(a) The core rationale for extending the exclusionary rule to evidence that is the fruit of unlawful police conduct is that such course is needed to deter police from violations of constitutional and statutory protections notwithstanding the high social cost of letting obviously guilty persons go unpunished. On this rationale, the prosecution is not to be put in a better position than it would have been in if no illegality had transpired. By contrast, the independent source doctrine -- allowing admission of evidence that has been discovered by means wholly independent of any constitutional violation -- rests on the rationale that society's interest in deterring unlawful police conduct and the public interest in having juries receive all probative evidence of a crime are properly balanced by putting the police in the same, not a worse, position that they would have been in if no police error or misconduct had occurred. Although the independent source doctrine does not apply here, its rationale is wholly consistent with, and justifies adoption of, the ultimate or inevitable discovery exception to the exclusionary rule. If the prosecution can establish by a preponderance of the evidence that the information ultimately or inevitably would have been discovered by lawful means -- here the volunteers' search -- then the deterrence rationale has so little basis that the evidence should be received. Pp. 467 U. S. 441-444.
(b) Under the inevitable discovery exception, the prosecution is not required to prove the absence of bad faith, since such a requirement would result in withholding from juries relevant and undoubted truth that would have been available to police absent any unlawful police activity. This would put the police in a worse position than they would have been in if no unlawful conduct had transpired, and would fail to take into account the enormous societal cost of excluding truth in the search for truth in the administration of justice. Significant disincentives to obtaining evidence illegally -- including the possibility of departmental discipline and civil liability -- lessen the likelihood that the ultimate or inevitable discovery exception will promote police misconduct. Pp. 467 U. S. 445-446.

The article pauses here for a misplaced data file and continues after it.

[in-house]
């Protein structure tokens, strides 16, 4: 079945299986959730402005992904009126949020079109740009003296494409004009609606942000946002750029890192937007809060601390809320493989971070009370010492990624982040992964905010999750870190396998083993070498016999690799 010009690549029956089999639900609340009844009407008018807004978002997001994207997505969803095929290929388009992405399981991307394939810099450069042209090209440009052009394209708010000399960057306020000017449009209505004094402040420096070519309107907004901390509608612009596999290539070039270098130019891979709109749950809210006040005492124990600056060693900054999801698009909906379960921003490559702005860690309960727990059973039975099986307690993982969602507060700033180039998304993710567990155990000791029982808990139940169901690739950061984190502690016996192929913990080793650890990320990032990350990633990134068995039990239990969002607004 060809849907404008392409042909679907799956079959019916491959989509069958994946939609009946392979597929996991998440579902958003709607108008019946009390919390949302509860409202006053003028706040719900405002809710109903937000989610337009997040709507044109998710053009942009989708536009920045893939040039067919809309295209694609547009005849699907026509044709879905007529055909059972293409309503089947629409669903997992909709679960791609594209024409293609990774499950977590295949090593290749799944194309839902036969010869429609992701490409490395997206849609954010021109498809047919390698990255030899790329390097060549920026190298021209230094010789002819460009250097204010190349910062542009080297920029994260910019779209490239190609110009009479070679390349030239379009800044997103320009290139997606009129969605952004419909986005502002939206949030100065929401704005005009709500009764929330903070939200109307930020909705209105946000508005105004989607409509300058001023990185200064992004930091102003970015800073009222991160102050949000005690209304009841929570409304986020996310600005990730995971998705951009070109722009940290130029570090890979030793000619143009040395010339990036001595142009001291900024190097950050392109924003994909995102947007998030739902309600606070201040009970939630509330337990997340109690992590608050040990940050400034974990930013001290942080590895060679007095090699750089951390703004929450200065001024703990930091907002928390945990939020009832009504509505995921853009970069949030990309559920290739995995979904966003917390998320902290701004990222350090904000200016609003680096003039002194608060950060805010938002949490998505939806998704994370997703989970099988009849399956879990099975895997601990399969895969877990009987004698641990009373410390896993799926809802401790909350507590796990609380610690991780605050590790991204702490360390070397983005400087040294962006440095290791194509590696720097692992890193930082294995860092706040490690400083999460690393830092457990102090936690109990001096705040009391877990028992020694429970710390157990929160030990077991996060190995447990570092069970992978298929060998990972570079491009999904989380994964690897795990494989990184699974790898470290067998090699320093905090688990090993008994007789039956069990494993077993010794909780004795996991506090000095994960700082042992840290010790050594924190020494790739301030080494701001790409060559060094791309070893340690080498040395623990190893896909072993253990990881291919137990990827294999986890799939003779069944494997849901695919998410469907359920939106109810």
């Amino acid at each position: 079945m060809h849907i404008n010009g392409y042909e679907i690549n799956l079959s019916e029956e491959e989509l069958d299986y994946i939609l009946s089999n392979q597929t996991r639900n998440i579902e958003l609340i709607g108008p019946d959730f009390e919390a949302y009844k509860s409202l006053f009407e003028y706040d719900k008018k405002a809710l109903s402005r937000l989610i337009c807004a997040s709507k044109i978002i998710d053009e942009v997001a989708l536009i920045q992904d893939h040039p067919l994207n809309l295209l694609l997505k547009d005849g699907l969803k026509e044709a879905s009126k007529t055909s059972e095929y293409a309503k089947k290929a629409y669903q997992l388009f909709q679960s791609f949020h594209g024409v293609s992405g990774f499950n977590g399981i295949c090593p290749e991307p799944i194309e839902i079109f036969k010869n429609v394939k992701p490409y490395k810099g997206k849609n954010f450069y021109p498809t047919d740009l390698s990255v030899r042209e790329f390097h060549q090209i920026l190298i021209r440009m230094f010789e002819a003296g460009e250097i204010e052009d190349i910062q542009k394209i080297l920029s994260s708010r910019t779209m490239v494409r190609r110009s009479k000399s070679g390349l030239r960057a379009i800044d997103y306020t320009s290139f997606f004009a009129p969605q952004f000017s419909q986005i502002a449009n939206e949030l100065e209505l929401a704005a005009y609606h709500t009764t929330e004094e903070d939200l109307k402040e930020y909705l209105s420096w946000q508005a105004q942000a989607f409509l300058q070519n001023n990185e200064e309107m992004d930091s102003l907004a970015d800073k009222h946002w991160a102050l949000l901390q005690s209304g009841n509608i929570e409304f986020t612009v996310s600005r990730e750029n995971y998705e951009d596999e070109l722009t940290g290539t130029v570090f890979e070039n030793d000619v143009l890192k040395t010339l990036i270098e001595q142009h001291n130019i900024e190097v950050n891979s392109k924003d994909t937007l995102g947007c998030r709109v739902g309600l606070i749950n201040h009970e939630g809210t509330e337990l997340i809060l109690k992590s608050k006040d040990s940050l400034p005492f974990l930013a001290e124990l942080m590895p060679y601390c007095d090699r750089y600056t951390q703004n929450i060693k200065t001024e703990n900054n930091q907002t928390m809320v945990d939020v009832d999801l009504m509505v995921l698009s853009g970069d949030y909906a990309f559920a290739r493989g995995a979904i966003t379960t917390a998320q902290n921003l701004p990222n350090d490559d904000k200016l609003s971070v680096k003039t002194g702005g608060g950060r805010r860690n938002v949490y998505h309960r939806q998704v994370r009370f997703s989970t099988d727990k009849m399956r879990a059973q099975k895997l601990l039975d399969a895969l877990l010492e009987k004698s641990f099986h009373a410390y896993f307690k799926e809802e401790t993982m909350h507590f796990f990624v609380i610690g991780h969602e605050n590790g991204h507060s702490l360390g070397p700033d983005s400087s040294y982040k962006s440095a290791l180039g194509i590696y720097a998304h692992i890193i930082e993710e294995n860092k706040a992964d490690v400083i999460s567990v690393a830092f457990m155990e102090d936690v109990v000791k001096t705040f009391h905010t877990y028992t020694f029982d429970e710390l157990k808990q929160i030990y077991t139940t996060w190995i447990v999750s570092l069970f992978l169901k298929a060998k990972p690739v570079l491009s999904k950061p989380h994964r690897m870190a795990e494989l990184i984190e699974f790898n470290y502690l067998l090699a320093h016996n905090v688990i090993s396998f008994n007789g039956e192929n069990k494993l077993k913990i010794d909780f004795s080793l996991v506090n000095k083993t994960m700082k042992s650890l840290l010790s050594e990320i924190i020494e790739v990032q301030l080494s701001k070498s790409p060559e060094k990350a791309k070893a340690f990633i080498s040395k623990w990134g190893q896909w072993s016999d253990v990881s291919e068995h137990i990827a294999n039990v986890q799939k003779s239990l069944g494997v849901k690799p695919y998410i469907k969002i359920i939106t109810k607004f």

(c) There is no merit to respondent's contention that, because he did not waive his right to the assistance of counsel, and because the Sixth Amendment exclusionary rule is designed to protect the right to a fair
trial, competing values may not be balanced in deciding whether the challenged evidence was properly admitted. Exclusion of physical evidence that would inevitably have been discovered adds nothing to either the integrity or fairness of a criminal trial. Nor would suppression ensure fairness on the theory that it tends to safeguard the adversary system of justice. Pp. 467 U. S. 446-448.
(d) The record here supports the finding that the search party ultimately or inevitably would have discovered the victim's body. The evidence clearly shows that the searchers were approaching the actual location of the body, that the search would have been resumed had respondent not led the police to the body, and that the body inevitably would have been found. Pp. 467 U. S. 448-450.
700 F.2d 1164, reversed and remanded.
BURGER, C.J., delivered the opinion of the Court, in which WHITE, BLACKMUN, POWELL, REHNQUIST, and O'CONNOR, JJ., joined. WHITE, J., filed a concurring opinion, post, p. 467 U. S. 450. STEVENS, J., filed an opinion concurring in the judgment, post, p. 467 U. S. 451. BRENNAN, J., filed a dissenting opinion, in which MARSHALL, J., joined, post, p. 467 U. S. 458.